A new twist on 'public' health - leading researcher calls for novel
approaches to stroke research, prevention, and treatment

QUEBEC CITY, June 7 /CNW Telbec/ - To cope with the projected growth in the incidence of strokes in Canada, the public may need to take on roles traditionally performed by healthcare specialists, according to a leading Canadian stroke researcher.

Dr. Vladimir Hachinski, an internationally recognized researcher and editor-in-chief of the journal Stroke, opened the first Canadian Stroke Congress with a call to the country's stroke specialists to work across disciplines and outside the medical community to further our knowledge and understanding of stroke. "We need a new approach to get ready to meet the 'tsunami' of strokes that is coming as the population ages and our risk factors increase," says Dr. Hachinski.

According to Hachinski, this could include vital new roles for trained members of the public to support health specialists - for example, as "buddies" who support those at risk of strokes in leading healthier lives. Dr. Hachinski notes that this approach has been successful in areas like weight loss and addiction counseling. "It's time to think outside of doctor's offices and hospitals, and look at new ways we can prevent and manage strokes," he says.

Dr. Hachinski also noted the need to bring new researchers into the stroke picture, and bring specialties like pediatrics and geriatrics together. "Is brain degeneration the exact reverse of brain development? I think that's a question worth examining," says Hachinski. "We talk about 'last developed, first lost' - that complex skills like name and word recognition which we develop last as children are often the first lost after stroke or the onset of dementia. Working with experts who study early brain development could give us clues about how to prevent later brain damage."

This cross-fertilization could also help us understand the links between different forms of vascular disease, including heart disease, stroke, and many kinds of kidney disease, and how they affect conditions like diabetes, dementia, and macular degeneration.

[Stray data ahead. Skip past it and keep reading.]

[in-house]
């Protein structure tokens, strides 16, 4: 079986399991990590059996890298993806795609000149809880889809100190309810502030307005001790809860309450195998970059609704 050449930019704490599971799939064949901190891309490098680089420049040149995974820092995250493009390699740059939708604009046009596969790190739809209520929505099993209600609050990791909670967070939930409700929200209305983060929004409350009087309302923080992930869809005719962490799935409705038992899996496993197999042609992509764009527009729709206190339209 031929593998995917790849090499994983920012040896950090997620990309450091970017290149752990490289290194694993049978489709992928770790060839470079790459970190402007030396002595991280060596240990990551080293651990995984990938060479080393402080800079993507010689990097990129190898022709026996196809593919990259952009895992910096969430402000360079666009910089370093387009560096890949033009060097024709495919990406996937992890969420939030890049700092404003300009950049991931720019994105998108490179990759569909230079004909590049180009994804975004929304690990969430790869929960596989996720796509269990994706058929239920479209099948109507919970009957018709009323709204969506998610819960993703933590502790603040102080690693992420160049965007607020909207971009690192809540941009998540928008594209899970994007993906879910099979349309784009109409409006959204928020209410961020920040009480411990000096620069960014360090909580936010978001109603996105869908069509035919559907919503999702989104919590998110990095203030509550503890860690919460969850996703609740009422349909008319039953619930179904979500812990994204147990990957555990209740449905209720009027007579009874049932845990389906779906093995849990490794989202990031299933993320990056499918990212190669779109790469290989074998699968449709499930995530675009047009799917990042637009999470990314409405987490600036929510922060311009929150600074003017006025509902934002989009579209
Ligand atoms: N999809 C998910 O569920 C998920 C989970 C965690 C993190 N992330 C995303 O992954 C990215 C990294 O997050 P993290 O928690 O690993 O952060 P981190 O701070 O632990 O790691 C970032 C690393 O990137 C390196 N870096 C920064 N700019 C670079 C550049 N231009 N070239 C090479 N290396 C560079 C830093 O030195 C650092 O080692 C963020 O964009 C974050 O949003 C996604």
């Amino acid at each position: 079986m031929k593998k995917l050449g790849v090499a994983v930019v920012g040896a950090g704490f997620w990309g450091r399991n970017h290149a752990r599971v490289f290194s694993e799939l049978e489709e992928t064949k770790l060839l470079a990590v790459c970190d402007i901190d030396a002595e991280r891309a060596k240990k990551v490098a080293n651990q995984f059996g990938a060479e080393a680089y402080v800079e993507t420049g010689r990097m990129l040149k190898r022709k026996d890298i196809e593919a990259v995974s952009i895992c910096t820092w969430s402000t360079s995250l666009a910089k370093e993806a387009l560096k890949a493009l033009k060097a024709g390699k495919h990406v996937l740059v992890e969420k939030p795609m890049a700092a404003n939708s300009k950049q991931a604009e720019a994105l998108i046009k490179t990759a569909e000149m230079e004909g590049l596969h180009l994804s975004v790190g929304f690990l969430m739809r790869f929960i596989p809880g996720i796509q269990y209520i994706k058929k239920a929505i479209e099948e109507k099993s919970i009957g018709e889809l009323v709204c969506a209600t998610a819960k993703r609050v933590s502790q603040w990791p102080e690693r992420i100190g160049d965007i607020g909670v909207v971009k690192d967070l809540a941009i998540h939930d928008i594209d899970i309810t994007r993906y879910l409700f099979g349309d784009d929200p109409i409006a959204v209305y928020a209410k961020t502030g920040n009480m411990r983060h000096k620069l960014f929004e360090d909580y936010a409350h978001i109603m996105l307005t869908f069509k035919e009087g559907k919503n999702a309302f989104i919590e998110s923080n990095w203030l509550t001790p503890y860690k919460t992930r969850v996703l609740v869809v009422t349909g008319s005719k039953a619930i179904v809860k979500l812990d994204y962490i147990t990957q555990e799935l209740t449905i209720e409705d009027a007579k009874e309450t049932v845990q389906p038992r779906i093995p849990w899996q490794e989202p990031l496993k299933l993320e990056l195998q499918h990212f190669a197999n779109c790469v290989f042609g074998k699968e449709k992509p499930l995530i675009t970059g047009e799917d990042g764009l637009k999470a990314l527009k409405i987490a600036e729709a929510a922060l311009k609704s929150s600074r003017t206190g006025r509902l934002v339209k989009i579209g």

"We can expand the impact of our research investments by helping experts in these fields work together and share vital knowledge," says Sally Brown, CEO of the Heart and Stroke Foundation of Canada. Along with other partners in the Canadian Heart Health Strategy and Action Plan, the Foundation has called on the federal government to provide funding to support a network of vascular researchers across the country.

"We have an excellent but relatively small research community spread across a vast country," noted Dr. Antoine Hakim, scientific director and CEO of the Canadian Stroke Network. "Establishing research networks and important forums like the Canadian Stroke Congress are essential to advancing our ability to protect the health of more Canadians."

The Canadian Stroke Congress is a joint initiative of the Heart and Stroke Foundation of Canada, the Canadian Stroke Network, and the Canadian Stroke Consortium.

Statements and conclusions of study authors are solely those of the study authors and do not necessarily reflect Foundation or CSN policy or position. The Heart and Stroke Foundation of Canada and the Canadian Stroke Network make no representation or warranty as to their accuracy or reliability.

The Canadian Stroke Network (canadianstrokenetwork.ca) includes more than 100 of Canada's leading scientists and clinicians from 24 universities who work collaboratively on various aspects of stroke. The network, which is headquartered at the University of Ottawa, also includes partners from industry, the non-profit sector, provincial and federal governments. The Canadian Stroke Network, one of Canada's Networks of Centres of Excellence, is committed to reducing the physical, social and economic impact of stroke on the lives of individual Canadians and on society as a whole.

The Heart and Stroke Foundation (heartandstroke.ca), a volunteer-based health charity, leads in eliminating heart disease and stroke and reducing their impact through the advancement of research and its application, the promotion of healthy living, and advocacy.

SOURCE Heart and Stroke Foundation

For further information: For further information: or interviews, contact The CSC 2010 MEDIA OFFICE (JUNE 7 and 8) at (418) 649-5232; OR contact Hémisphère Relations Publiques, Marie-José Bégin, (514) 994-0802, mj_begin@videotron.ca; France Gaignard, (514) 616-7705; Congress information and media registration is at www.strokecongress.ca; After June 8, 2010, contact: Jane-Diane Fraser, Heart and Stroke Foundation of Canada, (613) 569-4361 ext 273, jfraser@hsf.ca


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